Figure 1 outlines our study searching and selecting process. Briefly, after removing publication duplications, our search strategy generated 524 articles. After a first scanning of the titles and abstracts of these articles, the majority were excluded generally because they were reviews, experimental researches, meeting abstracts, and obviously irrelevant to our study. Thirty-six articles seemed relevant to our study, and we tried to identify and screen the full text. We were unable to get one potentially relevant publication by Sandler et al.20 After full-text reviewing of 35 papers, 21 studies were excluded for the reasons as follows: 1) Included population were not secondhand smokers (n=19); 2) Outcomes were not bladder cancer (n=2). Although we checked the reference list of retrieved studies and reviews carefully, no new articles were obtained. Thus, a total of 14 cohort studies or case–control studies,3–16 which met the inclusion criteria, were included in the meta-analysis. Of these studies, six were never included in former meta-analysis.4,8,9,13,14,16
Figure 1 Flowchart of study assessment and selection.
The characteristics of the 14 studies are presented in Table 1. Of these, three were cohort studies and 11 were case–control studies. The study population in 14 studies consisted of both sexes. The included studies were published between 1986 and 2012. The sample size ranged from 1267 to 220,7905. The total population included in this meta-analysis reaches 325,264 with 4,002 cases and 321,262 controls. Adjustments were made for potential confounders of more than two factors in all 14 studies.
Table 1 Study characters of SHS and bladder cancer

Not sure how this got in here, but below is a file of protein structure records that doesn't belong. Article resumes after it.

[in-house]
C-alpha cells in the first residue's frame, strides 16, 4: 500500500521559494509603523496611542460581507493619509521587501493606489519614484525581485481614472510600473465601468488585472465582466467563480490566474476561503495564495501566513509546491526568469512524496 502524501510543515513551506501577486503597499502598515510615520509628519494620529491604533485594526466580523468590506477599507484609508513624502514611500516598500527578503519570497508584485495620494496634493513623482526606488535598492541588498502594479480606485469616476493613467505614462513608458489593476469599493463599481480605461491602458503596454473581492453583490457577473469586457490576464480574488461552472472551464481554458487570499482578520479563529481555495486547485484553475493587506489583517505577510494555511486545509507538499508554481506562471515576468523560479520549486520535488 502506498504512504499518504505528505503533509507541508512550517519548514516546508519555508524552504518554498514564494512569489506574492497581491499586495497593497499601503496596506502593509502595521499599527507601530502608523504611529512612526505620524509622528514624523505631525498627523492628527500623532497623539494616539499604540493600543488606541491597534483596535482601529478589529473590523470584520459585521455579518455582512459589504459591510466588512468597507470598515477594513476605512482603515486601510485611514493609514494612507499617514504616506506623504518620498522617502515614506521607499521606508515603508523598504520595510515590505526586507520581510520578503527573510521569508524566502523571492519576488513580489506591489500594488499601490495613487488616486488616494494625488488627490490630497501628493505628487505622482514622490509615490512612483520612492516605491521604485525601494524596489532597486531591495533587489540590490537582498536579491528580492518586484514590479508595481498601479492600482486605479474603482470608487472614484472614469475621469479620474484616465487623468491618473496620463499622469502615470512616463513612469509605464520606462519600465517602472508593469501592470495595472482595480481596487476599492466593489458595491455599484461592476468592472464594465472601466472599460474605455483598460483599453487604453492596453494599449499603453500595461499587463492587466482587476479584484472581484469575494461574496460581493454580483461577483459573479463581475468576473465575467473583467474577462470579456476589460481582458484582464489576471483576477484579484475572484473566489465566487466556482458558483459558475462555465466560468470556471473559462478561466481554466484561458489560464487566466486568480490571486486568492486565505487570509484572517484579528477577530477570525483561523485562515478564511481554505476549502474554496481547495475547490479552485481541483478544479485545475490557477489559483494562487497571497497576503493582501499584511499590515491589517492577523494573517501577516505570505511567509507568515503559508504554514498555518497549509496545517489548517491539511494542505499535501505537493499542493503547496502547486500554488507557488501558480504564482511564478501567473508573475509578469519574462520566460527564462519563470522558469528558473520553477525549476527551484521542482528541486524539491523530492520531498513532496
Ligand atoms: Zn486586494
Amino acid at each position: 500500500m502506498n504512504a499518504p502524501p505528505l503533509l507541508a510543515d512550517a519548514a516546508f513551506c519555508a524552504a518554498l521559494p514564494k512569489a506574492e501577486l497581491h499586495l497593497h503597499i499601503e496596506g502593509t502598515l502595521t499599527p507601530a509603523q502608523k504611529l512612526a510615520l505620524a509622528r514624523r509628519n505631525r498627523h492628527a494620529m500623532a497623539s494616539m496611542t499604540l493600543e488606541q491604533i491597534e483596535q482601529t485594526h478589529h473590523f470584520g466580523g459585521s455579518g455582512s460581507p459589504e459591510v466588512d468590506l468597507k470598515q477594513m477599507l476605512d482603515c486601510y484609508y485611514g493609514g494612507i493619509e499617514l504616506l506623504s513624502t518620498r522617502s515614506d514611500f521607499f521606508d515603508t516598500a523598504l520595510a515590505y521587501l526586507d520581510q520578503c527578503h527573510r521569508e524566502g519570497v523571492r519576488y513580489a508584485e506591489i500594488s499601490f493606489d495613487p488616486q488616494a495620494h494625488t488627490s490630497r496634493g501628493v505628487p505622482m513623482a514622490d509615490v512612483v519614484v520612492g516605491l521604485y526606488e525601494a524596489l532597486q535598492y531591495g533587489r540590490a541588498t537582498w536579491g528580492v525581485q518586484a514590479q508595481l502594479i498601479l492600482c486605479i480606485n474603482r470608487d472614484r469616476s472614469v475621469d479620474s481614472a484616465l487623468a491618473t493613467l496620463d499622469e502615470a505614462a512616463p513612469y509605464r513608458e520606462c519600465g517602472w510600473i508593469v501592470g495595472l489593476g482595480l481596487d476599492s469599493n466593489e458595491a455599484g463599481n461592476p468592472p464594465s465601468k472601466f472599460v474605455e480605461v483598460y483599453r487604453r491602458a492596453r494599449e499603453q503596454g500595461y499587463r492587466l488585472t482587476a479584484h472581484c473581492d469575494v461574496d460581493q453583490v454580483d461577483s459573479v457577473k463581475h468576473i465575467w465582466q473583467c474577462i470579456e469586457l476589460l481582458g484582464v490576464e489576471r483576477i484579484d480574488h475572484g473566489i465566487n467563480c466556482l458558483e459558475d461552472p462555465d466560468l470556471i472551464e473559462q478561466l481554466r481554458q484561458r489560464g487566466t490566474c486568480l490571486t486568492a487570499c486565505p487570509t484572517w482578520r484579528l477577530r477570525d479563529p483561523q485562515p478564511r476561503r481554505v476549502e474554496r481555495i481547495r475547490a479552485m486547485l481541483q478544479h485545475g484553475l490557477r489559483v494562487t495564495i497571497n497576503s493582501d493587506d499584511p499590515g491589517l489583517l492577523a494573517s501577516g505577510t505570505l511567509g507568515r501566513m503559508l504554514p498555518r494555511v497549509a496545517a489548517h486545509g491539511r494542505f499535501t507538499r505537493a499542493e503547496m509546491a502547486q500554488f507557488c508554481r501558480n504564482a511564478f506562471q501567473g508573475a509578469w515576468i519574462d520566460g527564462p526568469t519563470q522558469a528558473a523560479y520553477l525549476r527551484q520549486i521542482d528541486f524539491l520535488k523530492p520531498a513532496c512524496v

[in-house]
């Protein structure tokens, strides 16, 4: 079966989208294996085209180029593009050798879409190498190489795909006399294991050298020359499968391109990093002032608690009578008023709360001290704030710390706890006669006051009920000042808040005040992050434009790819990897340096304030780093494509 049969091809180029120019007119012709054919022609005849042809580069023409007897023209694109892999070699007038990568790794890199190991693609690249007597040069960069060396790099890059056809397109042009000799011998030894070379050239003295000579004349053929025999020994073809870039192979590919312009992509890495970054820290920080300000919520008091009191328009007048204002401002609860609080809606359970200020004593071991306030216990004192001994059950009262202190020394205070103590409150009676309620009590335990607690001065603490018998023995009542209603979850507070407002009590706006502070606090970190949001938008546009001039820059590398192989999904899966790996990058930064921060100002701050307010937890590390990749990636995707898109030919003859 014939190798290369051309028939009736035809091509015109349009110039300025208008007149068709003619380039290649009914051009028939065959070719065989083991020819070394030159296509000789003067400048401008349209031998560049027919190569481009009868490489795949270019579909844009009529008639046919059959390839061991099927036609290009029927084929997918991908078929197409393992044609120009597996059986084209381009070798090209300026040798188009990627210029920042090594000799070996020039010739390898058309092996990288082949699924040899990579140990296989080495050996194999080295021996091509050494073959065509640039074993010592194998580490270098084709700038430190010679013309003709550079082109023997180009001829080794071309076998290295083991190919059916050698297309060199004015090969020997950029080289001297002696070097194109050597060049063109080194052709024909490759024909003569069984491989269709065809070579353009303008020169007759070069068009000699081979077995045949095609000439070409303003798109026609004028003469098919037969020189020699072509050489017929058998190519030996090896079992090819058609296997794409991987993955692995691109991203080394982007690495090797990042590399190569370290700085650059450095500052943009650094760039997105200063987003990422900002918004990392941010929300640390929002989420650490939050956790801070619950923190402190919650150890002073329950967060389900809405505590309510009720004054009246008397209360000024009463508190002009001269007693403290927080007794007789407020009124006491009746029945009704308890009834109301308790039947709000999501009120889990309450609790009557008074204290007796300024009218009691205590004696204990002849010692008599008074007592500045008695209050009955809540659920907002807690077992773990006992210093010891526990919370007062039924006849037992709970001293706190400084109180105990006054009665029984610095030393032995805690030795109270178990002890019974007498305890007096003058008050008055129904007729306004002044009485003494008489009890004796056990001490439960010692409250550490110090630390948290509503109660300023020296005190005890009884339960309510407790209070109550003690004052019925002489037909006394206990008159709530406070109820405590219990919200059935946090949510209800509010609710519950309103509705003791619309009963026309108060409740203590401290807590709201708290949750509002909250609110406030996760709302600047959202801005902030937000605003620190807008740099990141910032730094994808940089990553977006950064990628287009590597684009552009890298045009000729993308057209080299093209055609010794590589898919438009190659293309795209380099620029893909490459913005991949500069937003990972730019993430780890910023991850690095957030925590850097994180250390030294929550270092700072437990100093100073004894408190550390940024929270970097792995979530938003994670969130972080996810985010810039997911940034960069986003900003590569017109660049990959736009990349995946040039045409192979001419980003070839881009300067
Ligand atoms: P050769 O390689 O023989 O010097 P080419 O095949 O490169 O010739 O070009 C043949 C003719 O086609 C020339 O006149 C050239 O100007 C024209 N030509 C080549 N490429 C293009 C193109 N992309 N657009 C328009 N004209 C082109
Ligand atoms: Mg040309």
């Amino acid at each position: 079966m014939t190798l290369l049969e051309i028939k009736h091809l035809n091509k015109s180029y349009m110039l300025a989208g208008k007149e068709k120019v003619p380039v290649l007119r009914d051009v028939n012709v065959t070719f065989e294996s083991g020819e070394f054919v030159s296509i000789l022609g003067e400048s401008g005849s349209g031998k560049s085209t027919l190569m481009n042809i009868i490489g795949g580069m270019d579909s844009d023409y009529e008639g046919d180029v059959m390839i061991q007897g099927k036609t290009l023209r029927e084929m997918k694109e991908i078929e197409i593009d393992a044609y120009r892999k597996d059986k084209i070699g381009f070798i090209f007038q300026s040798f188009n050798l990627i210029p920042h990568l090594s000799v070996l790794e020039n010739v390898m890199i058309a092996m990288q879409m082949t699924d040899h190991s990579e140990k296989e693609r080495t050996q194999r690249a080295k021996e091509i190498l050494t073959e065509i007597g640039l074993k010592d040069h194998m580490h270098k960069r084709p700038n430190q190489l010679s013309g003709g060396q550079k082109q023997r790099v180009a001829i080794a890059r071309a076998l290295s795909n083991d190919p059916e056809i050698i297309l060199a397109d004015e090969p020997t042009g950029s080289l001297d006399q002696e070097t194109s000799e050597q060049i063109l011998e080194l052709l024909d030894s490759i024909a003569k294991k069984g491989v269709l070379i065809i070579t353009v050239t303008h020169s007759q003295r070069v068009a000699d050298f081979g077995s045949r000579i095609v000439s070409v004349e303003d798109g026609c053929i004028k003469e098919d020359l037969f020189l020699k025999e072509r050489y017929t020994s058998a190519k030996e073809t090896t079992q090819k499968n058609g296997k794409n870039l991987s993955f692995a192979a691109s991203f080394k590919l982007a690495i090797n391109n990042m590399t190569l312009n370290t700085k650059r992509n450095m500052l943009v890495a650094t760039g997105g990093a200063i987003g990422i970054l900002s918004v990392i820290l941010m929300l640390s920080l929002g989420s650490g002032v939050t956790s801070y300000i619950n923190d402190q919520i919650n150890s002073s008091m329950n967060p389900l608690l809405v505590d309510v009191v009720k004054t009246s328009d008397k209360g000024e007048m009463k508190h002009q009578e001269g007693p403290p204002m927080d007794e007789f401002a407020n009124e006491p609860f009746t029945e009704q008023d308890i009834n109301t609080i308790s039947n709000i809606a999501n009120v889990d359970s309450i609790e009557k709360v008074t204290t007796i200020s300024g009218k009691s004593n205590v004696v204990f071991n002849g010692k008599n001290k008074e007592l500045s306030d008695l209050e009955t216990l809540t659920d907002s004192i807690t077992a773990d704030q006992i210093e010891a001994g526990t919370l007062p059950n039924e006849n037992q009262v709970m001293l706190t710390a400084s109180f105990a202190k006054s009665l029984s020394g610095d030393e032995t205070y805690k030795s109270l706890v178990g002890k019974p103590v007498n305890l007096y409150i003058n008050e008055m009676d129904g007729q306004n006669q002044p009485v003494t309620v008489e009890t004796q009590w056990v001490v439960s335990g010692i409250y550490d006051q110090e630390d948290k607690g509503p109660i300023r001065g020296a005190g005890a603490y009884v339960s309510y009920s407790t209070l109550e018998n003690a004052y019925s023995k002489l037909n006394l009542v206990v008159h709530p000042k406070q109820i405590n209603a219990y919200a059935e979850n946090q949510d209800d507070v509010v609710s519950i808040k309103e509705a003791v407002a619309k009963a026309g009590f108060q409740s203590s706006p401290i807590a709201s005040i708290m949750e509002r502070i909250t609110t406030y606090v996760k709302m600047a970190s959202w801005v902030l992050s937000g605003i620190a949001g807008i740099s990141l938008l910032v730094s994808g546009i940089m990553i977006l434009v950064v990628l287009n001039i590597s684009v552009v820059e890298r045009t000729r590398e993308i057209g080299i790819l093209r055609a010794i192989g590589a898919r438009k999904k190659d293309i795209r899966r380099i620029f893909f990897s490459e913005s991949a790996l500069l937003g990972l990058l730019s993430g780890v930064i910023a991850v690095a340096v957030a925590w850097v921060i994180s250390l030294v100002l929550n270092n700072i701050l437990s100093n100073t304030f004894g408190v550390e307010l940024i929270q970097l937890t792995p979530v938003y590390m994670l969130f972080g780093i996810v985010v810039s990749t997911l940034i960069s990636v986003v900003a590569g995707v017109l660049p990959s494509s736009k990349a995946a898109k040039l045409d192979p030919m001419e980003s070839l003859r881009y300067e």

Abbreviations: BMI, body mass index; NA, data not available; NCKU, National Cheng-Kung University; NOS, Newcastle-Ottawa scale; SHS, secondhand smoking; UTI, urinary tract infection.
Exposure to SHS and risk of bladder cancer
A significantly increased risk of exposure to SHS and bladder cancer was found in our review (Figure 2; RR 1.22, 95% CI 1.06–1.40). There is barely any heterogeneity among these studies with Q=10.04, P=0.691, and I2=0.
When we did meta-analysis about childhood SHS and bladder cancer, an even more higher risk that is statistically significant was detected (Figure S1, RR 1.43, 95% CI 1.03–1.98). But there was significant heterogeneity in these studies with Q=16.05, P=0.03, and I2=56.4%.
There was no evidence demonstrating significant publication bias either with Begg’s test (P=0.74) or with Egger’s test (Figure S2, P=0.50). In the meta-analysis concerning childhood SHS and risk of bladder cancer, a significant publication bias was detected with Egger’s test (Figure S3, P=0.09).
Sensitivity analysis of the pooled studies was performed to test the stability of our result. By means of the random effects model, we calculated all integrated RR or OR once again. When omitting each study in the meta-analysis, the pooled result (Table S1) always remained stable. When we analyzed the sensitivity of childhood SHS and bladder cancer, the result changed several times (Table S2).